April 23rd, 2019
New LGBTQ2 Loonie Misses the Mark
OTTAWA – The new LGBTQ2 coin out today recognizes the 50 years since the partial decriminalization of homosexuality in Canada with the word “Equality”, however the 1969 date it commemorates marks a date with little or nothing to do with equality for members of the LGBTQ2+ community.
“By now, Canadians are accustomed to a Liberal government more concerned with symbols than action, but in the case of the new LGBTQ2 commemorative $1 coin released today, even the symbol misses the mark,” said NDP LBGTQ2 Critic Randall (Garrison Esquimalt—Saanich—Sooke).
While 1969 brought a partial decriminalization of homosexuality to Canada, most of the systematic persecution of the LGBTQ2 community continued for many years after 1969.
“Progress toward equality didn’t come as a gift from government, it only came by the community fighting back,” added Garrison. ”The new loonie that bears the slogan “Equality” would be more accurate if it said “50 years of fighting for equality.”
“After 1969, gay men still faced criminal charges under the reformed sections of the criminal code, including being subject to an unequal age of consent,” noted Garrison. “Some would argue that in fact discrimination against members of the LGBTQ2+ community heightened after 1969. Gay bath house raids, entrapment, and the government orchestrated purges of the Canadian Armed Forces, police, and the public service all continued well into the 90’s. Marking 1969 with the word ‘equality’ risks erasing the history of the struggles of the LGBTQ2 community.”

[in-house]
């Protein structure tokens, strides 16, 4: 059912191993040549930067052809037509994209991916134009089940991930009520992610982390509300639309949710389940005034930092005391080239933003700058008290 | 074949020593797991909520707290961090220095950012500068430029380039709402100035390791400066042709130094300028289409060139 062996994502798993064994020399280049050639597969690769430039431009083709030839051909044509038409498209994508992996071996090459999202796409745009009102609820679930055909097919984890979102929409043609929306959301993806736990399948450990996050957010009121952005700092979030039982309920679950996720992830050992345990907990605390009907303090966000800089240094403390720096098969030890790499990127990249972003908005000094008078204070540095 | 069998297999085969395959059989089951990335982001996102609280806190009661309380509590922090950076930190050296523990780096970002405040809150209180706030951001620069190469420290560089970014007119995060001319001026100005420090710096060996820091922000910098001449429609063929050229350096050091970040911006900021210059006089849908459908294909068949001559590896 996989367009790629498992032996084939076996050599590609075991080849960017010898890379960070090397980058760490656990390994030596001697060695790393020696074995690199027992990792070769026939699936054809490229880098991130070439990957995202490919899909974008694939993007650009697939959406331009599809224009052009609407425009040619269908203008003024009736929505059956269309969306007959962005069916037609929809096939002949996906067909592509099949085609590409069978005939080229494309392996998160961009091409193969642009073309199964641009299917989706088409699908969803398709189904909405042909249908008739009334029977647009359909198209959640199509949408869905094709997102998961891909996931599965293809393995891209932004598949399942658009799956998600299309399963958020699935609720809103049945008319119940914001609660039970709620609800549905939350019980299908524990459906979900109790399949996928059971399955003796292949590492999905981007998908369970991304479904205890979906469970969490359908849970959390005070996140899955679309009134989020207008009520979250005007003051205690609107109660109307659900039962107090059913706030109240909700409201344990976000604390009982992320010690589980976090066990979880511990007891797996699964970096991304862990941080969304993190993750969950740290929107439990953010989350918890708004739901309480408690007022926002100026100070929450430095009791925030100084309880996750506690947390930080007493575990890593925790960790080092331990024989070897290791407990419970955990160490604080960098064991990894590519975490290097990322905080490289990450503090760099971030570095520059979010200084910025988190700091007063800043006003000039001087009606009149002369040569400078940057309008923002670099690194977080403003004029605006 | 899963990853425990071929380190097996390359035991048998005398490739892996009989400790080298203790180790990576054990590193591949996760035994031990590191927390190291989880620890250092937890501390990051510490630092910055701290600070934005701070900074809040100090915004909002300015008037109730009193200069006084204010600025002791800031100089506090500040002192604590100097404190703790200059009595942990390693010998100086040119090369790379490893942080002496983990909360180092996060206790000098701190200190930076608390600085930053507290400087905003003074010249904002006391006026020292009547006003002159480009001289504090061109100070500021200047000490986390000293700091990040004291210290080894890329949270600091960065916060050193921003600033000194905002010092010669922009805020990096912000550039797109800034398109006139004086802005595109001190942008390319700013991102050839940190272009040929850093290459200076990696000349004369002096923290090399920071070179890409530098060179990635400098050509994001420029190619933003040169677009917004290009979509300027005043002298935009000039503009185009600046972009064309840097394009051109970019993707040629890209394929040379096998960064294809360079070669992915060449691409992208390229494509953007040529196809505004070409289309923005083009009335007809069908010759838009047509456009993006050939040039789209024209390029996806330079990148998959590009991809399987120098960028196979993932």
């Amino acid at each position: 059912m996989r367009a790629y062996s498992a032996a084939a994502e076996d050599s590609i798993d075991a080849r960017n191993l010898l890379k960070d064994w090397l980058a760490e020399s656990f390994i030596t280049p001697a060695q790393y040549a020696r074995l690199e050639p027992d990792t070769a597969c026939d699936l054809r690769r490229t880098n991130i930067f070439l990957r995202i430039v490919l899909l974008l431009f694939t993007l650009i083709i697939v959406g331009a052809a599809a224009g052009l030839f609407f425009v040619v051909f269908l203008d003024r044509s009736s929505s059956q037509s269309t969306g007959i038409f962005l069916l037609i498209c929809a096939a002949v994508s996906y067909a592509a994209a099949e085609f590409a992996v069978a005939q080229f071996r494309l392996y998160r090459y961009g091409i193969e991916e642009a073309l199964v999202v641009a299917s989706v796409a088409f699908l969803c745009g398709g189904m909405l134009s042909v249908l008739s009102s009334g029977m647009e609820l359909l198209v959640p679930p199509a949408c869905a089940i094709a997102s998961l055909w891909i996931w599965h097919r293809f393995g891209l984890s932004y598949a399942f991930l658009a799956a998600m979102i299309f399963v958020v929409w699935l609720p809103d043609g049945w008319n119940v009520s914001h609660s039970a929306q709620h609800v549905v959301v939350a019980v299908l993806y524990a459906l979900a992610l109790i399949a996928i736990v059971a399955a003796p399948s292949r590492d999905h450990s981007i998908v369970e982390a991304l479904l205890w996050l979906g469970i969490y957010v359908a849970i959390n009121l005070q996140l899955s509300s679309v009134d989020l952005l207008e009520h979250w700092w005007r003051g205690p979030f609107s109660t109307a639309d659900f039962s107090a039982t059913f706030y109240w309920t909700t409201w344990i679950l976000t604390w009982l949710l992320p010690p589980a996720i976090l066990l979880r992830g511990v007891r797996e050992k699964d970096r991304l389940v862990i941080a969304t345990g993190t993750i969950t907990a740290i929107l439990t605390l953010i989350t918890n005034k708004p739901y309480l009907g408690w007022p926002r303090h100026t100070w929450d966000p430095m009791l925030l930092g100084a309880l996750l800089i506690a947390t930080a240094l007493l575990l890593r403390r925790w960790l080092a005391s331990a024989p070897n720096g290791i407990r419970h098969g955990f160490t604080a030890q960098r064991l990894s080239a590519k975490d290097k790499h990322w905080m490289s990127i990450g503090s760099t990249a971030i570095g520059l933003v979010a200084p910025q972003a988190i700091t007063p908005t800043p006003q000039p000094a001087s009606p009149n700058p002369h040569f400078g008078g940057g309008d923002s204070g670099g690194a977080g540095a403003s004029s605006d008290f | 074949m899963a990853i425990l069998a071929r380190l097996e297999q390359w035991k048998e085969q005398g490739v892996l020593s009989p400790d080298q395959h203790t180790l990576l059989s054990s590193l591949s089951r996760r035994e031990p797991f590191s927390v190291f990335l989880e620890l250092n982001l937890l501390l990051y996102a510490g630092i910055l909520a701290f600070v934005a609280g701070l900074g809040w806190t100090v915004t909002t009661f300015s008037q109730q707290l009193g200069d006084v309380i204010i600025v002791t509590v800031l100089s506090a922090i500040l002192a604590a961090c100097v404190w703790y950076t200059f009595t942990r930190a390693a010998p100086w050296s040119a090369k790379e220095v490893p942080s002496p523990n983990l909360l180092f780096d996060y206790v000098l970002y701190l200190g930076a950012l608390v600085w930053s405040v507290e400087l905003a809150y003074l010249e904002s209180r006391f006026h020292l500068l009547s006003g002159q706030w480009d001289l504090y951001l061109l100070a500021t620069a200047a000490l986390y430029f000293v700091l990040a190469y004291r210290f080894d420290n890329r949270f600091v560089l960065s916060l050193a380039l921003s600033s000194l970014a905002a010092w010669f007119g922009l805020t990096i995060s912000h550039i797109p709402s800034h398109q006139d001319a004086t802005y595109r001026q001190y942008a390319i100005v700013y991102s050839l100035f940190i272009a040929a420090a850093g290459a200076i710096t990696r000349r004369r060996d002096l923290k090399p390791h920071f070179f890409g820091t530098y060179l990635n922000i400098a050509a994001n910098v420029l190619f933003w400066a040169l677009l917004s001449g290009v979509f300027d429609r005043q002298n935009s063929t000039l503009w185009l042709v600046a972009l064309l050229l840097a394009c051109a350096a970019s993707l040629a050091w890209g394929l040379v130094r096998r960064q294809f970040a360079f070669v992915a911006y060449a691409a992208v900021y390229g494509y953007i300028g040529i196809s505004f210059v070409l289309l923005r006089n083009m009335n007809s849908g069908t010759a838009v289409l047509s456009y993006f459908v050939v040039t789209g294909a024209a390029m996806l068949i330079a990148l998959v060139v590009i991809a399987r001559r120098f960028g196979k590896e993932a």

Sheri Benson, NDP Deputy LGBTQ2+ Critic (Saskatoon West) believes that there are far better dates to mark and celebrate for members of the LGBTQ2+ community.
“There are significant dates that people already look to when they think about winning the fight for equality in Canada. We could mark 1992 when LGBTQ2+ people were finally permitted to openly serve in the military, 1995 when the Supreme Court of Canada read sexual orientation into the Charter of Rights and Freedoms, 2003 when B.C. and Ontario Supreme courts ruled in favour of same sex marriage or finally 2017 when trans rights were added to the Canadian Human Rights Act,” added Benson. “All of those advances came about because the LGBTQ2 community went to court or lobbied Parliament to act to fight for equality, and we should not forget that fact.”